Turn 5. Pressure increases on the front, and the odds are evening out. Rebs deploy and prepare to engage the Yanks at the crossroads as the Guns move up to support.

Turn 6. The front begins to collapse. One Yank unit gone, the other taking a lot of hits. Not that the Rebs haven't gotten beat up, but the rule saying you can't pick on a single unit if there's a continuous line in the fire arc is making things a lot more realistic than sniping away at a unit with multiple shooting friendlies until it is dead. 
The grind with the skirmish line is historical for me, but I also want to experiment with a rule that allows infantry to charge under certain circumstances.  No doubt there were charges that broke the enemy, but this is handled in OHW rules by firing upon the unit until it breaks, then occupying the position. Certainly there's an argument to that effect, but there's ZERO incentive to get close to drive away the enemy and I don't like that, either.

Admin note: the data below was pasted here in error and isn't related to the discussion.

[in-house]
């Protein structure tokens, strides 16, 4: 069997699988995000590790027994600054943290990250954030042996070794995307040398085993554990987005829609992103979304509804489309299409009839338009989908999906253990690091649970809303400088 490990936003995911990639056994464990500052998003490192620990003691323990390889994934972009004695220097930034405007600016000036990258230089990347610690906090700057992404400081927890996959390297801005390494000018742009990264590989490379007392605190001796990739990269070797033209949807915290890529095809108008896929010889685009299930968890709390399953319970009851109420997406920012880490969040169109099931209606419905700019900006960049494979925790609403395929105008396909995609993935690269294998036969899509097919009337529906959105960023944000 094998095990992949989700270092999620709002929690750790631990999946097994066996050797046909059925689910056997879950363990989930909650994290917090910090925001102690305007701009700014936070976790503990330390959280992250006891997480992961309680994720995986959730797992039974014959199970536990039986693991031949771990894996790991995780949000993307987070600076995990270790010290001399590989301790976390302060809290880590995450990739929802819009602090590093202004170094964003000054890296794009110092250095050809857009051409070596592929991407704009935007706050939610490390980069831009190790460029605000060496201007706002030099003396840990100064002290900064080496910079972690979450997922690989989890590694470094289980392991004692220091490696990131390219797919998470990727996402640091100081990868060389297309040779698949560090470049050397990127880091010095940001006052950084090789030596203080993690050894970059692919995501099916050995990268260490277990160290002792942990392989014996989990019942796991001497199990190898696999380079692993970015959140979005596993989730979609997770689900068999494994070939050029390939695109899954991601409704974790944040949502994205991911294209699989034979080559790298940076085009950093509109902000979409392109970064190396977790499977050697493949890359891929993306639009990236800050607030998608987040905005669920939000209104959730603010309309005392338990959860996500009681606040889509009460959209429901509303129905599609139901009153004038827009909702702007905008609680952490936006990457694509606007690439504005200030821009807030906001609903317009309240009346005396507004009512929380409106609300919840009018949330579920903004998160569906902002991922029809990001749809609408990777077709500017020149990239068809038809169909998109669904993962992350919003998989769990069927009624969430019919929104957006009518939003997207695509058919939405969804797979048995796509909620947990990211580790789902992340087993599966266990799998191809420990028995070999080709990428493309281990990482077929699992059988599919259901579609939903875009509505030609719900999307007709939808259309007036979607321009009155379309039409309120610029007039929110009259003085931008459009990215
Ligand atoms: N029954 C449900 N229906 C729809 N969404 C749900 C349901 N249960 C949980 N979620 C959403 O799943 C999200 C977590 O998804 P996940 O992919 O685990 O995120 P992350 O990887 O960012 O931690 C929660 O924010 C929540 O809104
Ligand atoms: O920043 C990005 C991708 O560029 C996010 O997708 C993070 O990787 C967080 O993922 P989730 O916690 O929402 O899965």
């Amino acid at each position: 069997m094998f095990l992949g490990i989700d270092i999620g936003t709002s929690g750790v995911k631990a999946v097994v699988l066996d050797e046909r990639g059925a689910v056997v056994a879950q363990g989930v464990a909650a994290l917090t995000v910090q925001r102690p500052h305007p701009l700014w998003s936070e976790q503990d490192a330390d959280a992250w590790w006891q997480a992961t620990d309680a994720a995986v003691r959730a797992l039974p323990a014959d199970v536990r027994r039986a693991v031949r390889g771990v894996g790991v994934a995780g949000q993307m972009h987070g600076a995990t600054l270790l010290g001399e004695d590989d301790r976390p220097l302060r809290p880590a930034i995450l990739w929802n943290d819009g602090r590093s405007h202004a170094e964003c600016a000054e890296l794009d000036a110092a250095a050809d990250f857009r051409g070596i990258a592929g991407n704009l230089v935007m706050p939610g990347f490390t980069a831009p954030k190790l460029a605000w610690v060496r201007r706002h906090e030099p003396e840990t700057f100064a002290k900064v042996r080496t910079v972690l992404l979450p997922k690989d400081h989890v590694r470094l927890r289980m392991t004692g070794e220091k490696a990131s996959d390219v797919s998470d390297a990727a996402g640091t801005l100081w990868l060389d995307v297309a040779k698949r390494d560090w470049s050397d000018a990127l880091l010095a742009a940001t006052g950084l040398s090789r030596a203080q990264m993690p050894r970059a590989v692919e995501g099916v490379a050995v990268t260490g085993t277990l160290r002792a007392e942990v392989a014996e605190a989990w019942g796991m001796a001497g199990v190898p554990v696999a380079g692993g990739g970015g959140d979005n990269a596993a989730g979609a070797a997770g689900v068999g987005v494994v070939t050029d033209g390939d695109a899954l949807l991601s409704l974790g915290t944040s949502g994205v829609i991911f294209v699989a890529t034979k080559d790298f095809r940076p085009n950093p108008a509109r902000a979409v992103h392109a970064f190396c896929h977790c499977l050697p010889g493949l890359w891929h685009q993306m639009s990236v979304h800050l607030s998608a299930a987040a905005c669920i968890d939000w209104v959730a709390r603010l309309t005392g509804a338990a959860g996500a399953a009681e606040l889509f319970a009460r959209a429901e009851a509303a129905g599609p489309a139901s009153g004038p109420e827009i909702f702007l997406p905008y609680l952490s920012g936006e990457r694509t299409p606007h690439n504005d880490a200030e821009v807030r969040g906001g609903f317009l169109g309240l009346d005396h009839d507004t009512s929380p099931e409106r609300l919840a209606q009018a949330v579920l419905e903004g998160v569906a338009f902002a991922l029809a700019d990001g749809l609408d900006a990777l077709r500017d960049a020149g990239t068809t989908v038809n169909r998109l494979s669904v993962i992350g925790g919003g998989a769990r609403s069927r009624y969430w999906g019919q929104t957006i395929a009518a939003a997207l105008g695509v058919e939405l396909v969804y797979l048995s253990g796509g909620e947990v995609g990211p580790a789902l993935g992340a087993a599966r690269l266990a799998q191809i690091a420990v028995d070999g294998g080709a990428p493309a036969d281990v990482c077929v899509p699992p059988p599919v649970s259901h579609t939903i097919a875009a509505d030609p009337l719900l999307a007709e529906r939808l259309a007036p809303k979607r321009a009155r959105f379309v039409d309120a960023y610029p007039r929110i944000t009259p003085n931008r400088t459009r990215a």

Turn 7. The cavalry roll a natural '5' resulting in many hits, and the last Yank unit holding up the Rebs is destroyed. The right unit advances into the gap with the guns also moving. Up at the crossroads, Long Range shots are resulting in substantial casualties.

Turn 8. Rebel general advance continues. Action really heats up at the crossroads. 

Turn 9. Union reinforcements arrive but too late to save the force at the crossroads. Altho they gave telling blows, they were unable to knock out one of the Reb infantry. It doesn't look good - all six confederate units are alive, and there's a rally option in the game!

Turn 10. Yank gunners work furiously to hold off the Rebel horde and at least take out a unit before they go down. Reb gun works its way up the right flank as field of fire is obstructed. Cavalry adjust their position in the woods to threaten the Union gun that's just entered and is raking the infantry unit next to it, putting 14 Hits in. Clearly, I advanced that Unit too far!

Turn 11. Concentrated fire wipes out the Yank gun at the crossroads. It's now clear, but the Rebs have lost an infantry unit finally. But will it make a difference?